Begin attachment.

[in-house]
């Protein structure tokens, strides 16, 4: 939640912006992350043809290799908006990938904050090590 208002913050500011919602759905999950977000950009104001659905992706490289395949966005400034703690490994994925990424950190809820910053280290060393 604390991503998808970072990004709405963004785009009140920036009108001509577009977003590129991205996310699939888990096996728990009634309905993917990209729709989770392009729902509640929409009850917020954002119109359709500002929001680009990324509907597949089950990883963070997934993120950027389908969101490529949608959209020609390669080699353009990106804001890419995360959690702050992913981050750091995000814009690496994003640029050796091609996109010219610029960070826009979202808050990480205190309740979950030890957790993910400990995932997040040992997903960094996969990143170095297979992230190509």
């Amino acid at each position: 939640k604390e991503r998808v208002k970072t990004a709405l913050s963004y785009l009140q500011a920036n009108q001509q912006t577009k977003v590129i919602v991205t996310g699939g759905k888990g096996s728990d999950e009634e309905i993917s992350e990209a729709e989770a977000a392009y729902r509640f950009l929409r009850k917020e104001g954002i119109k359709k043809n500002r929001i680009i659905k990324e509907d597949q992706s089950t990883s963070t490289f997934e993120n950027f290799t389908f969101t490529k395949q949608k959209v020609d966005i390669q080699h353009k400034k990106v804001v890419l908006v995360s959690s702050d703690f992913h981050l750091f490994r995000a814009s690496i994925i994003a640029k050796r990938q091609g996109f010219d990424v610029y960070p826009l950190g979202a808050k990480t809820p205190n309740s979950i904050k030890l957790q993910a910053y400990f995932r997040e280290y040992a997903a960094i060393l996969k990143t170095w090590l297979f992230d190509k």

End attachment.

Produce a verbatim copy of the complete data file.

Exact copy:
[in-house]
């Protein structure tokens, strides 16, 4: 939640912006992350043809290799908006990938904050090590 208002913050500011919602759905999950977000950009104001659905992706490289395949966005400034703690490994994925990424950190809820910053280290060393 604390991503998808970072990004709405963004785009009140920036009108001509577009977003590129991205996310699939888990096996728990009634309905993917990209729709989770392009729902509640929409009850917020954002119109359709500002929001680009990324509907597949089950990883963070997934993120950027389908969101490529949608959209020609390669080699353009990106804001890419995360959690702050992913981050750091995000814009690496994003640029050796091609996109010219610029960070826009979202808050990480205190309740979950030890957790993910400990995932997040040992997903960094996969990143170095297979992230190509």
């Amino acid at each position: 939640k604390e991503r998808v208002k970072t990004a709405l913050s963004y785009l009140q500011a920036n009108q001509q912006t577009k977003v590129i919602v991205t996310g699939g759905k888990g096996s728990d999950e009634e309905i993917s992350e990209a729709e989770a977000a392009y729902r509640f950009l929409r009850k917020e104001g954002i119109k359709k043809n500002r929001i680009i659905k990324e509907d597949q992706s089950t990883s963070t490289f997934e993120n950027f290799t389908f969101t490529k395949q949608k959209v020609d966005i390669q080699h353009k400034k990106v804001v890419l908006v995360s959690s702050d703690f992913h981050l750091f490994r995000a814009s690496i994925i994003a640029k050796r990938q091609g996109f010219d990424v610029y960070p826009l950190g979202a808050k990480t809820p205190n309740s979950i904050k030890l957790q993910a910053y400990f995932r997040e280290y040992a997903a960094i060393l996969k990143t170095w090590l297979f992230d190509k």